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Summary: Last in four-part series on finances. This one discusses John Wesley’s maxim, "Make all you can, save all you can, give all you can." Supported by passages from Proverbs.

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Following Jesus with Our Finances

Part 4 – Developing a Healthy Attitude toward Finances

Various Scriptures

March 27, 2011

NOTE: THE ME/WE/GOD/YOU/WE FORMAT IS FROM ANDY STANLEY’S BOOK, "COMMUNICATING FOR A CHANGE."

Audio of this message can be heard at www.aberdeenwesleyan.org.

Me: Today we’re wrapping up our series on finance, and I’ve got to tell you, last week’s message was a turning point for me in terms of preaching about money.

I think because it wasn’t a message about giving or the “eeeevil” of riches, but about being content, I felt more free to relax.

Today I think will be the same way, or at least I hope.

We’re going to look at some basic financial principles from Scripture – very basic things that if you’ll put them into place, will go a long way to eliminate something we all deal with from time to mine regarding money: worry.

We: I think I can say with confidence that I’m not the only one who hates worrying about money.

The Bible says we’re not supposed to worry about anything, but most of us here break that command on a pretty regular basis, especially when we come to the end of the money and we got a whole lot of month left, right?

Been there, done that, got the t-shirt – which I’ll sell to you cuz I could use the extra cash right now… 

Who couldn’t?

Well, I think that what we’re going to look at today will help us get past that, as well as give us some very practical teaching that all of us can put into practice very easily if we’re willing to just do it.

God: How many people here like Chinese food? I love Chinese food.

Well, a couple weeks ago I was eating at the Chinese place on Main Street. I eat there pretty often when I forget to bring my lunch to work at the shoe store.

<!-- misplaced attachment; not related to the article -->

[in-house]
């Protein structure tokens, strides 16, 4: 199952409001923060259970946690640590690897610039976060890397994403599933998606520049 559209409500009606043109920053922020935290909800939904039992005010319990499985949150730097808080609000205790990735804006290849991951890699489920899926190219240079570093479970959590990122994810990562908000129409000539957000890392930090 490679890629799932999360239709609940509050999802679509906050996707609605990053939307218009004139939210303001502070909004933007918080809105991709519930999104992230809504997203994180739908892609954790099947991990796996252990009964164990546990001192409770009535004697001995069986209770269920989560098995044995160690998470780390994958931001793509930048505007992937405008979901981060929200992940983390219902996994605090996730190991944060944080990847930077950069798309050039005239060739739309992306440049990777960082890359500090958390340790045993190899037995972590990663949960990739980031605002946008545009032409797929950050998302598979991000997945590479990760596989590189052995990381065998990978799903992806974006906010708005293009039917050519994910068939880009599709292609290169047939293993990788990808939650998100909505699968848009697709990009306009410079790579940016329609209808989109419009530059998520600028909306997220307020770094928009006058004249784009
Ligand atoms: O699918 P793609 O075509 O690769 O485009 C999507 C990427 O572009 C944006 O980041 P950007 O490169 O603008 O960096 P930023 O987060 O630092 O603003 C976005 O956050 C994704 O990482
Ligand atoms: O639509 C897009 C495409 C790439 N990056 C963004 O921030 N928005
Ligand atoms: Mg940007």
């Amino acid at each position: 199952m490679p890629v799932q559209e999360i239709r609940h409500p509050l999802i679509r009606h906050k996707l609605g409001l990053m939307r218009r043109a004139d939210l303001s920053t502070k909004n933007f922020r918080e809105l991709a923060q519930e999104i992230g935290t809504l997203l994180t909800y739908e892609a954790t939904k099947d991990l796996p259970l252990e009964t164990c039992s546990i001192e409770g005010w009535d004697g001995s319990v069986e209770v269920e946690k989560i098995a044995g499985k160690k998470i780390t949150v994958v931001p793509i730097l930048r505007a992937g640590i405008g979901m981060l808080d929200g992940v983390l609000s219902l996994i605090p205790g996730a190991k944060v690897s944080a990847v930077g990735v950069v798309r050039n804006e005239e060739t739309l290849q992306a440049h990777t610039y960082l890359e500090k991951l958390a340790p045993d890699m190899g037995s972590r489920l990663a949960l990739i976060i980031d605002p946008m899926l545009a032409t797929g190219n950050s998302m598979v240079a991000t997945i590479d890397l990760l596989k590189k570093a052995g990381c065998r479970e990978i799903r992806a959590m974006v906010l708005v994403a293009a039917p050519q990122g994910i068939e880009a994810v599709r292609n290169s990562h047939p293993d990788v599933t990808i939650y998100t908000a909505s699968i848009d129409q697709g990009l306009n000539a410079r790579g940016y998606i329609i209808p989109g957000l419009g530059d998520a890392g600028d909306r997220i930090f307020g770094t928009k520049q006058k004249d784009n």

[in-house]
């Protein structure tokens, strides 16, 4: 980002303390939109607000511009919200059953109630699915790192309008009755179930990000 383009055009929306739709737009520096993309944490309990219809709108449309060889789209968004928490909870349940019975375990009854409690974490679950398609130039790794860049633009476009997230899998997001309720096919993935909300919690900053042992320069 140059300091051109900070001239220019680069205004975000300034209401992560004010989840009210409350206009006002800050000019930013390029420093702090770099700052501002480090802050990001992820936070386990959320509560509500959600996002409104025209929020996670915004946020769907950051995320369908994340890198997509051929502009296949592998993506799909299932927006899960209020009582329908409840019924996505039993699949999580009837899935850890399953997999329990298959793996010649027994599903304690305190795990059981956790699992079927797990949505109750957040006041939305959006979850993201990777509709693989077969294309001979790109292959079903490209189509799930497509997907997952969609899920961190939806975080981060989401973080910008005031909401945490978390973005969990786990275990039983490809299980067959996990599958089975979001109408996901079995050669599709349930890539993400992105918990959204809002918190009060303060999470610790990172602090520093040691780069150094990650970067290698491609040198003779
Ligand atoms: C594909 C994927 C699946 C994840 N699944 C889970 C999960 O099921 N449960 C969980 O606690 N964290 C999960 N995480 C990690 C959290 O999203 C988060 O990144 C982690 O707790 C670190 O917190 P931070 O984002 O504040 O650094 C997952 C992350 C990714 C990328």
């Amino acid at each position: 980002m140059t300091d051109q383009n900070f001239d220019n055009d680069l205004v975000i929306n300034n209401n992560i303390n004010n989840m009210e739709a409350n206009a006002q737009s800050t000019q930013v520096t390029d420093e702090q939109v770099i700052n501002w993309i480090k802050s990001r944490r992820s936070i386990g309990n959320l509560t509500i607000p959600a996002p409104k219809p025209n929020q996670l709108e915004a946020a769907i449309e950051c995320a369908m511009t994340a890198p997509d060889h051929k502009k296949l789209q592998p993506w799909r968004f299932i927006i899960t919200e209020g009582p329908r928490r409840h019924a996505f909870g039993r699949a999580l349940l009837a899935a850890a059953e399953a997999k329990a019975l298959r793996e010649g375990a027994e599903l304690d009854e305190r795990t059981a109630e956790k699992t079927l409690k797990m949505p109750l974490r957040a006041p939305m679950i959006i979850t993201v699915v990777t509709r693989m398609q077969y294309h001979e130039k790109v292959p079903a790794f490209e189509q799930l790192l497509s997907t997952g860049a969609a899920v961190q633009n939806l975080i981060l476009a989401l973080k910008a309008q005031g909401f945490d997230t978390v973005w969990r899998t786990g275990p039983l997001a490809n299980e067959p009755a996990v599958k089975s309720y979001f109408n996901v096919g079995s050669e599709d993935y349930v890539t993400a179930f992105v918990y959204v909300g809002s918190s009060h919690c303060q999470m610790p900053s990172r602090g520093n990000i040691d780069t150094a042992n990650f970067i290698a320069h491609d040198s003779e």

Anyway, once after lunch I grabbed my fortune cookie and brought it back to the store.

When I opened it, this is what I read on the fortune:

“Make all you can, save all you can, give all you can.”

Can anyone here tell me who the author of that quote is? (John Wesley)

John Wesley was a guy who believed that Scripture addresses the issues of the day, and that Christ should be the Lord over all those issues.

And this pithy quote is his way of condensing Biblical wisdom regarding money.

We’re going to look at the three main points of his saying with some passages from the book of Proverbs.

The book of Proverbs is a great collection ancient wisdom. But as you will see, the wisdom is just as applicable today.

The financial advice in the book of Proverbs is right on for what we need here in the 21st century. But good advice, good teaching is timeless because it’s applicable in every time period.

In this case, it’s kinda like what Dave Ramsey says on his radio show: “the same financial advice your grandmother gave – except we keep our teeth in.”

So let’s start with looking at the first portion of John Wesley’s saying, that is – remember?

“Make all you can, save all you can, give all you can.”

Don’t be afraid to memorize that – and you probably will be the end of the sermon today.

Make:

Unless you’ve inherited a fortune from a wealthy relative, you will have to actually do something to bring money into.


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Tiree Mangang

commented on Sep 2, 2014

Thank you Sir ... for another way how can my budgets grow and stop my worried.

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